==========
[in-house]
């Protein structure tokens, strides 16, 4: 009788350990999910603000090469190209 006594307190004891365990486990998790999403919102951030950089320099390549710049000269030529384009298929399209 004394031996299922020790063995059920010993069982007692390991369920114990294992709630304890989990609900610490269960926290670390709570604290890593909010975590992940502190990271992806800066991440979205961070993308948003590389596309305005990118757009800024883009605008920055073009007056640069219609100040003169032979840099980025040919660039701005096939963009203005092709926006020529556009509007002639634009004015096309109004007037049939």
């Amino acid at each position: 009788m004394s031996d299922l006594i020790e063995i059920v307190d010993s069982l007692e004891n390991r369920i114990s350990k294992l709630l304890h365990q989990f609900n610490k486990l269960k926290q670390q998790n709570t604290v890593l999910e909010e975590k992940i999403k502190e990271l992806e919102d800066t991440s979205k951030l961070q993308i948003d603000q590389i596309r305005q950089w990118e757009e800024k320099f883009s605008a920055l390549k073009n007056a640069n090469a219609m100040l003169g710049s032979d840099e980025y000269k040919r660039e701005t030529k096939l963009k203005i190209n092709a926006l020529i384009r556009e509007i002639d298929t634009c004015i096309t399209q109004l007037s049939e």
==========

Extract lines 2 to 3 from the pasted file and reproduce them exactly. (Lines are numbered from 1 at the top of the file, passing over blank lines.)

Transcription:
């Protein structure tokens, strides 16, 4: 009788350990999910603000090469190209 006594307190004891365990486990998790999403919102951030950089320099390549710049000269030529384009298929399209 004394031996299922020790063995059920010993069982007692390991369920114990294992709630304890989990609900610490269960926290670390709570604290890593909010975590992940502190990271992806800066991440979205961070993308948003590389596309305005990118757009800024883009605008920055073009007056640069219609100040003169032979840099980025040919660039701005096939963009203005092709926006020529556009509007002639634009004015096309109004007037049939």
């Amino acid at each position: 009788m004394s031996d299922l006594i020790e063995i059920v307190d010993s069982l007692e004891n390991r369920i114990s350990k294992l709630l304890h365990q989990f609900n610490k486990l269960k926290q670390q998790n709570t604290v890593l999910e909010e975590k992940i999403k502190e990271l992806e919102d800066t991440s979205k951030l961070q993308i948003d603000q590389i596309r305005q950089w990118e757009e800024k320099f883009s605008a920055l390549k073009n007056a640069n090469a219609m100040l003169g710049s032979d840099e980025y000269k040919r660039e701005t030529k096939l963009k203005i190209n092709a926006l020529i384009r556009e509007i002639d298929t634009c004015i096309t399209q109004l007037s049939e």